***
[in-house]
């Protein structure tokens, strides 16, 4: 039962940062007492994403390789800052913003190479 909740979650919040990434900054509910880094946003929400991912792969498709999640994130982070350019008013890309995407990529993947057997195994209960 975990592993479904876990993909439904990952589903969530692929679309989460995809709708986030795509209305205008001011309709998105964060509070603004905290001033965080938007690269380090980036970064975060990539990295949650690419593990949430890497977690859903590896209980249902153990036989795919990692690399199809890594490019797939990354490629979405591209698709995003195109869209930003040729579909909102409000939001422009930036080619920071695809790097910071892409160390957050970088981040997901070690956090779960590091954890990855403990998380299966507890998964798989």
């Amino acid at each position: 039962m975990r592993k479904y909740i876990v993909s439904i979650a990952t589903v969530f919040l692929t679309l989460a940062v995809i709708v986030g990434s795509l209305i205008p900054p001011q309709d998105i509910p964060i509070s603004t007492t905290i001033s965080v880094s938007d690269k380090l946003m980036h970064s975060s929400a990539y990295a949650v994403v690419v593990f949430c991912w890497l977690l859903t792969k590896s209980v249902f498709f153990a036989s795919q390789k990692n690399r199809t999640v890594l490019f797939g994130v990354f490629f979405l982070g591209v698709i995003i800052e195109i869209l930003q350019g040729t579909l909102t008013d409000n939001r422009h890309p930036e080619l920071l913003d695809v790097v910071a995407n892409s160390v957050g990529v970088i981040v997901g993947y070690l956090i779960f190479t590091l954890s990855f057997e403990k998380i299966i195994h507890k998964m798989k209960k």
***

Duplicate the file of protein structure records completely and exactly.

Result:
[in-house]
């Protein structure tokens, strides 16, 4: 039962940062007492994403390789800052913003190479 909740979650919040990434900054509910880094946003929400991912792969498709999640994130982070350019008013890309995407990529993947057997195994209960 975990592993479904876990993909439904990952589903969530692929679309989460995809709708986030795509209305205008001011309709998105964060509070603004905290001033965080938007690269380090980036970064975060990539990295949650690419593990949430890497977690859903590896209980249902153990036989795919990692690399199809890594490019797939990354490629979405591209698709995003195109869209930003040729579909909102409000939001422009930036080619920071695809790097910071892409160390957050970088981040997901070690956090779960590091954890990855403990998380299966507890998964798989």
């Amino acid at each position: 039962m975990r592993k479904y909740i876990v993909s439904i979650a990952t589903v969530f919040l692929t679309l989460a940062v995809i709708v986030g990434s795509l209305i205008p900054p001011q309709d998105i509910p964060i509070s603004t007492t905290i001033s965080v880094s938007d690269k380090l946003m980036h970064s975060s929400a990539y990295a949650v994403v690419v593990f949430c991912w890497l977690l859903t792969k590896s209980v249902f498709f153990a036989s795919q390789k990692n690399r199809t999640v890594l490019f797939g994130v990354f490629f979405l982070g591209v698709i995003i800052e195109i869209l930003q350019g040729t579909l909102t008013d409000n939001r422009h890309p930036e080619l920071l913003d695809v790097v910071a995407n892409s160390v957050g990529v970088i981040v997901g993947y070690l956090i779960f190479t590091l954890s990855f057997e403990k998380i299966i195994h507890k998964m798989k209960k």